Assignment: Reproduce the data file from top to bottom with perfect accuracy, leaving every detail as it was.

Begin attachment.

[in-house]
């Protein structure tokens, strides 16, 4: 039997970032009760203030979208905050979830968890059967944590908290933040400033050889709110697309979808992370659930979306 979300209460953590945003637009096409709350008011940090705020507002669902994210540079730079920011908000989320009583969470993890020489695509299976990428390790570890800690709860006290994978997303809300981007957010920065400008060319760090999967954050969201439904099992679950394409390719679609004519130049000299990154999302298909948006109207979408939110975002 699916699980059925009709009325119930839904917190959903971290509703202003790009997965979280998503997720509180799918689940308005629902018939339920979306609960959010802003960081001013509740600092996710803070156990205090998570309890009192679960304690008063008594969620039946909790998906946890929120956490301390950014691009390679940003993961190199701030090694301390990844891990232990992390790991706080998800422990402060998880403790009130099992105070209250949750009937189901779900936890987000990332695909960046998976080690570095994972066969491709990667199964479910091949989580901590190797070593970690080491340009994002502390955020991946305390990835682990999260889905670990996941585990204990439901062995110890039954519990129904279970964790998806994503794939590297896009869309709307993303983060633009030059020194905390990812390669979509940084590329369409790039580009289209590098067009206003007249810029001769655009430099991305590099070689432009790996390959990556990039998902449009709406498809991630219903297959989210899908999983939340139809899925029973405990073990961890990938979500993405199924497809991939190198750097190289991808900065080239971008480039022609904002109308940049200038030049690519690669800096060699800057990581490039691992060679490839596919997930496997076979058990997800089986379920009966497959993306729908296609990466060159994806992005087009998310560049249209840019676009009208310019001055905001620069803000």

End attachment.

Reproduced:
[in-house]
């Protein structure tokens, strides 16, 4: 039997970032009760203030979208905050979830968890059967944590908290933040400033050889709110697309979808992370659930979306 979300209460953590945003637009096409709350008011940090705020507002669902994210540079730079920011908000989320009583969470993890020489695509299976990428390790570890800690709860006290994978997303809300981007957010920065400008060319760090999967954050969201439904099992679950394409390719679609004519130049000299990154999302298909948006109207979408939110975002 699916699980059925009709009325119930839904917190959903971290509703202003790009997965979280998503997720509180799918689940308005629902018939339920979306609960959010802003960081001013509740600092996710803070156990205090998570309890009192679960304690008063008594969620039946909790998906946890929120956490301390950014691009390679940003993961190199701030090694301390990844891990232990992390790991706080998800422990402060998880403790009130099992105070209250949750009937189901779900936890987000990332695909960046998976080690570095994972066969491709990667199964479910091949989580901590190797070593970690080491340009994002502390955020991946305390990835682990999260889905670990996941585990204990439901062995110890039954519990129904279970964790998806994503794939590297896009869309709307993303983060633009030059020194905390990812390669979509940084590329369409790039580009289209590098067009206003007249810029001769655009430099991305590099070689432009790996390959990556990039998902449009709406498809991630219903297959989210899908999983939340139809899925029973405990073990961890990938979500993405199924497809991939190198750097190289991808900065080239971008480039022609904002109308940049200038030049690519690669800096060699800057990581490039691992060679490839596919997930496997076979058990997800089986379920009966497959993306729908296609990466060159994806992005087009998310560049249209840019676009009208310019001055905001620069803000």